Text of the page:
Sarah Verhulst - ROBSPEAR


Sarah Verhulst

Prof. Dr. Verhulst is Associate Professor in Hearing Technology and joined Ghent University in 2016. She has a background in electrical and acoustical engineering and received her PhD from the Technical University of Denmark in the topic of cochlear mechanics and otoacoustic emissions. After post-doctoral training at Boston and Harvard University (computational auditory neuroscience), she became Assistant Professor in physiology and modeling of auditory perception at Oldenburg University.


In the Hearing Technology lab at UGent, she adopts an interdisciplinary approach to study sound encoding in the normal and impaired auditory system. Physiological methods (EEG and otoacoustic emissions) are combined with computational modeling of the auditory periphery to study how different aspects of peripheral hearing loss (cochlear synaptopathy/hidden hearing loss and outer-hair-cell loss) interact and affect sound perception.


Our interdisciplinary approach to hearing science is unique and able to yield novel and sensitive hearing screening methods as well as efficient hearing restoration strategies. We furthermore focus on integrating novel EEG technologies in wearables and design realistic noise-exposure guidelines for an ever-growing ageing and noise-exposed society.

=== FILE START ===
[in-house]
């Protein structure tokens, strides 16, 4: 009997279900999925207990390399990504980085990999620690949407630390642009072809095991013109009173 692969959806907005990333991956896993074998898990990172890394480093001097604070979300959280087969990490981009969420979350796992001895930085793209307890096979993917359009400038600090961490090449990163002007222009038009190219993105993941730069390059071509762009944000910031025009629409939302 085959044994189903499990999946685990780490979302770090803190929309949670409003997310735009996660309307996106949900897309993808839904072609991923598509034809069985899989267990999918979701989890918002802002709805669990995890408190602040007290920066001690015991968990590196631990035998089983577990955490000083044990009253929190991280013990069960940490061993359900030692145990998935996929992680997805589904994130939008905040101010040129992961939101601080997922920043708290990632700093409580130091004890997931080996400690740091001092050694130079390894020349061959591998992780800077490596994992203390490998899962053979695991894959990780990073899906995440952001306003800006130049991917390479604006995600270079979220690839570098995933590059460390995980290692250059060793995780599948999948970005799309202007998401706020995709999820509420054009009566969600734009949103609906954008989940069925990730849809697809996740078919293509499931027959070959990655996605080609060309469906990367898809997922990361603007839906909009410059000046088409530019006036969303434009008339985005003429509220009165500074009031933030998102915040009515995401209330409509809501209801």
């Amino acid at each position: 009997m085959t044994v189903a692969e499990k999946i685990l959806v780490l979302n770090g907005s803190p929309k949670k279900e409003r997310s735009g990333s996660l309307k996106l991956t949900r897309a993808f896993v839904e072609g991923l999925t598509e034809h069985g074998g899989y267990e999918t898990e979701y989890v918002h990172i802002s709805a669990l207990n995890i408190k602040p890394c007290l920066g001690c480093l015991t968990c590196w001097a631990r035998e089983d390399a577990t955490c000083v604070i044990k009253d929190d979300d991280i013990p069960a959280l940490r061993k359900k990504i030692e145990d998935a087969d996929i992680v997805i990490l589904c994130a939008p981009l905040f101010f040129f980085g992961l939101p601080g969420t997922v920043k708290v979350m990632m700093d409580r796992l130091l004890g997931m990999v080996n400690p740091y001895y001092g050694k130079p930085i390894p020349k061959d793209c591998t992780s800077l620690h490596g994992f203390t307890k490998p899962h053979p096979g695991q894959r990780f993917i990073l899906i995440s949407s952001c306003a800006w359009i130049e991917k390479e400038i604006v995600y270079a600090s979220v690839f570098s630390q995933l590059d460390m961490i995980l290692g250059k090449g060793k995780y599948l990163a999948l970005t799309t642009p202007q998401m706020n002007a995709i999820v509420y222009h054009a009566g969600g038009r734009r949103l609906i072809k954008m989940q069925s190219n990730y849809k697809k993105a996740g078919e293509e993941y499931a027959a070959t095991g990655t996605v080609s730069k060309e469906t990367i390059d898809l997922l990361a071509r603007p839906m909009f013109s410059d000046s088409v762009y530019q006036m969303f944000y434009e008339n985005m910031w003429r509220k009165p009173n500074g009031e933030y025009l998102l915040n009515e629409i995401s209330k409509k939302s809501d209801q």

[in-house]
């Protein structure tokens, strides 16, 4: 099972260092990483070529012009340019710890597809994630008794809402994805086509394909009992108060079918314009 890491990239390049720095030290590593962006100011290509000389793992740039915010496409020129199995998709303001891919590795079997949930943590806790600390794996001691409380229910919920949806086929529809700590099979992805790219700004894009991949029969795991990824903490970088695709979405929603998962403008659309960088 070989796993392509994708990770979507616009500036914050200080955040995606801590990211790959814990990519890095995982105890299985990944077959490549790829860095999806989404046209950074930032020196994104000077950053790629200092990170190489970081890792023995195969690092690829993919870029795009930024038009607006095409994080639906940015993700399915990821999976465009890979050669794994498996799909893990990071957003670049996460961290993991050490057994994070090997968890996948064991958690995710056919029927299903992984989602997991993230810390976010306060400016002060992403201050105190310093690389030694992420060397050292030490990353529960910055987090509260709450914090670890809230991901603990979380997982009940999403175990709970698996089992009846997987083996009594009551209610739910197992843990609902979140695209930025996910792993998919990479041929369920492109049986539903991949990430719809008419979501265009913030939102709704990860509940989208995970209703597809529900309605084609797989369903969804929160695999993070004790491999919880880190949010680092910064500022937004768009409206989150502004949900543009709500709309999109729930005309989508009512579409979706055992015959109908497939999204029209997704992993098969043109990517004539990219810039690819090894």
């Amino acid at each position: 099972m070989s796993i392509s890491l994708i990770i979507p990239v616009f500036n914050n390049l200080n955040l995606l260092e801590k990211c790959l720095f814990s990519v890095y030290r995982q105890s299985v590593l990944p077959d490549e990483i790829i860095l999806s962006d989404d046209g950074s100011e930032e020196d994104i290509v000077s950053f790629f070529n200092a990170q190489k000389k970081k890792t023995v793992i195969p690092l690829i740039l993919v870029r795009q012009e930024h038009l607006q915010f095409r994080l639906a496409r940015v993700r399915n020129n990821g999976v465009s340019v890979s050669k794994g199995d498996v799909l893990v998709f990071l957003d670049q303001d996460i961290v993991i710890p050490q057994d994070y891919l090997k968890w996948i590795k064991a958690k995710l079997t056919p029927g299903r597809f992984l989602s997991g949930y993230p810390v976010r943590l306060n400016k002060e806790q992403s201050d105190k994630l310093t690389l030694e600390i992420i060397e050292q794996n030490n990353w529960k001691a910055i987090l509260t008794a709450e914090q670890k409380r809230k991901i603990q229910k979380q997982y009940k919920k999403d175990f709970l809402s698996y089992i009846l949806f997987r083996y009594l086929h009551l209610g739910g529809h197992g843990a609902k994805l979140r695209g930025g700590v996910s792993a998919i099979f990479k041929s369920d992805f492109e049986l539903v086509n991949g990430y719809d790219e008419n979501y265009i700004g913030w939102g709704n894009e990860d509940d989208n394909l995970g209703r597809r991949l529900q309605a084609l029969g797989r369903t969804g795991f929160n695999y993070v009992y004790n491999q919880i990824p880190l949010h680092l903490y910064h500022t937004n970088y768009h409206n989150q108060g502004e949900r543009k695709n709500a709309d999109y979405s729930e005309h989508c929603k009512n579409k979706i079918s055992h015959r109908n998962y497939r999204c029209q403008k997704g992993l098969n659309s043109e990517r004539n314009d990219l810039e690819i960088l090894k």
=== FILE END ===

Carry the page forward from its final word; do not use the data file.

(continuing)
Publications: Sarah Verhulst on google scholar

Robust Speech Encoding in Impaired Hearing (RobSpear)

The prevalence of hearing impairment amongst the elderly is a stunning 33%, while the younger generation is sensitive to noise-induced hearing loss through increasingly loud urban life and lifestyle. Yet, hearing impairment is inadequately diagnosed and treated because we fail to understand how the components that constitute a hearing loss impact robust speech encoding.

A recent and ground-breaking discovery demonstrated the existence of a noise-induced hearing deficit -cochlear neuropathy- that coexists with the well-studied cochlear gain loss known to degrade the audibility of sound. Cochlear neuropathy is thought to impact robust encoding of the audible portions of speech and occurs before standard hearing screening methods indicate problems, implying that a large group of noise-exposed people with self-reported hearing problems is currently not screened, nor treated. To design effective hearing restoration strategies, it is crucial to understand how cochlear neuropathy interacts with other hearing deficits to affect robust speech encoding in every-day listening conditions.

Using an interdisciplinary approach, RobSpear targets hearing deficits along the ascending stages of the auditory pathway to revolutionize how hearing impairment is diagnosed and treated. RobSpear can yield immense reductions of health care costs through effective treatment of currently misdiagnosed patients and studies the impact of noise-induced hearing deficits on our society.